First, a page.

The Malaria Drug Accelerator (MalDA) is a consortium of 15 leading scientific laboratories. The aim of MalDA is to improve and accelerate the early antimalarial drug discovery process by identifying new, essential, druggable targets.
Targeting Falcipain-2 (FP2) for the development of antimalarials is a promising and established concept in antimalarial drug discovery and development. FP2, a member of papain-family cysteine protease of the malaria parasite Plasmodium falciparum holds an important role in hemoglobin degradation pathway. A new series of quinoline carboxamide-based compounds was designed, synthesized and evaluated for antimalarial activity.
Quinazolines have long been known to exert varied pharmacologic activities that make them suitable for use in treating hypertension, viral infections, tumors, and malaria. Since 2014, we have synthesized approximately 150 different 6,7-dimethoxyquinazoline-2,4-diamines and evaluated their antimalarial activity via structure-activity relationship studies.
Plasmodium parasites kill 435 000 people around the world every year due to unavailable vaccines, a limited arsenal of antimalarial drugs, delayed treatment, and the reduced clinical effectiveness of current practices caused by drug resistance. Therefore, there is an urgent need to discover and develop new antiplasmodial candidates. In this work, we present a novel strategy to develop a multitarget metallic hybrid antimalarial agent with possible dual efficacy in both sexual and asexual erythrocytic stages.
Plasmodium falciparum (P. falciparum) is the main parasite known to cause malaria in humans. The antimalarial drug atovaquone is known to inhibit the Qo-site of the cytochrome bc1 complex of P. falciparum, which ultimately blocks ATP synthesis, leading to cell death. Through the years, mutations of the P. falciparum cytochrome bc1 complex, causing resistance to atovaquone, have emerged.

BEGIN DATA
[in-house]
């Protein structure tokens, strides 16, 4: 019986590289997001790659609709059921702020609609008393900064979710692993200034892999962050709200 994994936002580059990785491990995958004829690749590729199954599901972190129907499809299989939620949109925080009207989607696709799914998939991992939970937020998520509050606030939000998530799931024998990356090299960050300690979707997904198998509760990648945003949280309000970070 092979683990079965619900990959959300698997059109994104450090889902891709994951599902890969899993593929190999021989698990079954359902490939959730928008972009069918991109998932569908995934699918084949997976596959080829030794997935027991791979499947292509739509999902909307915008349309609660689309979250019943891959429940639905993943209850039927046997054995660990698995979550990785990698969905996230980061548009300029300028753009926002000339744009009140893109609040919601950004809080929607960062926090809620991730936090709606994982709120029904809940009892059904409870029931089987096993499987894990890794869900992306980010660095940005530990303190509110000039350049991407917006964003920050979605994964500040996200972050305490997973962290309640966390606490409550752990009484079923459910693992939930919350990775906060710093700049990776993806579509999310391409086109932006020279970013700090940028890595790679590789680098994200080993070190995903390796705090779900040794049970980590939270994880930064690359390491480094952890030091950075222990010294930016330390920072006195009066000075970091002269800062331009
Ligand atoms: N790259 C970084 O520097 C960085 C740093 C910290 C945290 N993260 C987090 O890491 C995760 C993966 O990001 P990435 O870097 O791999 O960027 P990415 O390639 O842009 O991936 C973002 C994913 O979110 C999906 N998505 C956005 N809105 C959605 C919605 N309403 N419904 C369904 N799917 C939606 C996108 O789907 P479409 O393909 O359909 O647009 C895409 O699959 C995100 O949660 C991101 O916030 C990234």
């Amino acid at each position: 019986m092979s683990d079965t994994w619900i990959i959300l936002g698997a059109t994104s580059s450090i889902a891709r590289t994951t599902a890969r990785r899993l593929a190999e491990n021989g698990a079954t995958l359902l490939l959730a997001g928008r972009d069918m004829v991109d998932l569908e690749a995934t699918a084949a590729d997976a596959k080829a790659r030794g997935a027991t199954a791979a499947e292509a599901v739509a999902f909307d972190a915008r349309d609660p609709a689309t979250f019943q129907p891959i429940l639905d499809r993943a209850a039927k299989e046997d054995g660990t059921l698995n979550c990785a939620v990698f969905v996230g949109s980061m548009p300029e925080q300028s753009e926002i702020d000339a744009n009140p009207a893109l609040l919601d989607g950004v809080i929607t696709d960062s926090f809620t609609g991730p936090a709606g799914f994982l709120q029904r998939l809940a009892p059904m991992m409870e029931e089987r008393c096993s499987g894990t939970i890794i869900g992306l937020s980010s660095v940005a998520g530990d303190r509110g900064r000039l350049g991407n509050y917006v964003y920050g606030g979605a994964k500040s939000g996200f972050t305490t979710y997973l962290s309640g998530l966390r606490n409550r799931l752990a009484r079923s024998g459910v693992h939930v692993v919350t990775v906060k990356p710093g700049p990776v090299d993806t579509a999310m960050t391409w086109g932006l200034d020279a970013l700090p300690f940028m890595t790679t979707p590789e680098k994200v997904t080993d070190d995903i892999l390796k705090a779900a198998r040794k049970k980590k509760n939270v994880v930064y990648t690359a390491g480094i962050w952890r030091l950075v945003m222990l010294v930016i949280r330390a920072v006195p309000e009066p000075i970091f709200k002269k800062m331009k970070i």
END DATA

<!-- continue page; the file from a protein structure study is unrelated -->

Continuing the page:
Despite numerous efforts to eradicate the disease, malaria continues to remain one of the most dangerous infectious diseases plaguing the world. In the absence of any effective vaccines and with emerging drug resistance in the parasite against the majority of anti-malarial drugs, the search for new drugs is urgently needed for effective malaria treatment.
The use of standard antimalarial drugs, such as dihydroartemisinin-piperaquine (DHP) for the treatment of malaria during pregnancy is limited due to the risk of teratogenicity. The alternative is therefore required although few exist. Here we show a phytopharmaceutical drug derived from Andrographis paniculata (AS201-01), which is effective as herbal antimalarial both in vitro and in vivo and may be a suitable alternative when used in complementary treatment with DHP.
Malaria is a disease caused by Plasmodium genus. which P. falciparum is responsible for the most severe form of the disease, cerebral malaria. In 2018, 405,000 people died of malaria. Antimalarial drugs have serious adverse effects and limited efficacy due to multidrug-resistant strains. One way to overcome these limitations is the use of computational approaches for prioritizing candidates to phenotypic assays and/or in vitro assays against validated targets. Plasmodium falciparum Enoyl-ACP reductase (PfENR) is noteworthy because it catalyzes the rate-limiting step of the biosynthetic pathway of fatty acid.
Malaria poses a significant threat to approximately half of the world's population with an annual death toll close to half a million. The emergence of resistance to front-line antimalarials in the most lethal human parasite species, Plasmodium falciparum (Pf), threatens progress made in malaria control. The prospect of losing the efficacy of antimalarial drugs is driving the search for small molecules with new modes of action.
Ensuring continued success against malaria depends on a pipeline of new antimalarials. Antimalarial drug development utilizes pre-clinical murine and experimental human malaria infection studies to evaluate drug efficacy. A sequential approach is typically adapted, with results from each stage, informing the design of the next stage of development. The validity of this approach depends on confidence that results from murine malarial studies predict the outcome of clinical trials in humans. Parasite clearance rates following treatment are key parameters of drug efficacy.